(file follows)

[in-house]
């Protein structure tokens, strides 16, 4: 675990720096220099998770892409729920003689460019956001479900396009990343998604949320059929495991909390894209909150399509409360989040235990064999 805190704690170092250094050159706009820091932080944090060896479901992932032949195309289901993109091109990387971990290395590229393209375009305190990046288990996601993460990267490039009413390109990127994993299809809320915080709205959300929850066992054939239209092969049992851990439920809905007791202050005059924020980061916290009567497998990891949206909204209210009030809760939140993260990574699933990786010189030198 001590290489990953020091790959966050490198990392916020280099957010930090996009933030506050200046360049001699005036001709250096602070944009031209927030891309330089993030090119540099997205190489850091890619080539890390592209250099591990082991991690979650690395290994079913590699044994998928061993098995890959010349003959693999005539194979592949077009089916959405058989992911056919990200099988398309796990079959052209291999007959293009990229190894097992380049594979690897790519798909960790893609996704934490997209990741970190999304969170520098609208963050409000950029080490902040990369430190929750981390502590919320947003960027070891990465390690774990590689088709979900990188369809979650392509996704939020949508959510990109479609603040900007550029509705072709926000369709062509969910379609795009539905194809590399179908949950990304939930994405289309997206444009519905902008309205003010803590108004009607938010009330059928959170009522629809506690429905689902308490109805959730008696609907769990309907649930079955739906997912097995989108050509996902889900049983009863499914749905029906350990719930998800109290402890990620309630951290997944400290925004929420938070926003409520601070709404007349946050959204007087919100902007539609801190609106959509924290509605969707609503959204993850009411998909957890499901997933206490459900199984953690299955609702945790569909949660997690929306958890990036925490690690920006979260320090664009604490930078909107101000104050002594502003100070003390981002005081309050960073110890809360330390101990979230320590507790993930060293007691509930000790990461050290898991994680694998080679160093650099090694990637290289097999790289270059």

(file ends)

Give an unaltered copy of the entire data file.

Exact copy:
[in-house]
């Protein structure tokens, strides 16, 4: 675990720096220099998770892409729920003689460019956001479900396009990343998604949320059929495991909390894209909150399509409360989040235990064999 805190704690170092250094050159706009820091932080944090060896479901992932032949195309289901993109091109990387971990290395590229393209375009305190990046288990996601993460990267490039009413390109990127994993299809809320915080709205959300929850066992054939239209092969049992851990439920809905007791202050005059924020980061916290009567497998990891949206909204209210009030809760939140993260990574699933990786010189030198 001590290489990953020091790959966050490198990392916020280099957010930090996009933030506050200046360049001699005036001709250096602070944009031209927030891309330089993030090119540099997205190489850091890619080539890390592209250099591990082991991690979650690395290994079913590699044994998928061993098995890959010349003959693999005539194979592949077009089916959405058989992911056919990200099988398309796990079959052209291999007959293009990229190894097992380049594979690897790519798909960790893609996704934490997209990741970190999304969170520098609208963050409000950029080490902040990369430190929750981390502590919320947003960027070891990465390690774990590689088709979900990188369809979650392509996704939020949508959510990109479609603040900007550029509705072709926000369709062509969910379609795009539905194809590399179908949950990304939930994405289309997206444009519905902008309205003010803590108004009607938010009330059928959170009522629809506690429905689902308490109805959730008696609907769990309907649930079955739906997912097995989108050509996902889900049983009863499914749905029906350990719930998800109290402890990620309630951290997944400290925004929420938070926003409520601070709404007349946050959204007087919100902007539609801190609106959509924290509605969707609503959204993850009411998909957890499901997933206490459900199984953690299955609702945790569909949660997690929306958890990036925490690690920006979260320090664009604490930078909107101000104050002594502003100070003390981002005081309050960073110890809360330390101990979230320590507790993930060293007691509930000790990461050290898991994680694998080679160093650099090694990637290289097999790289270059």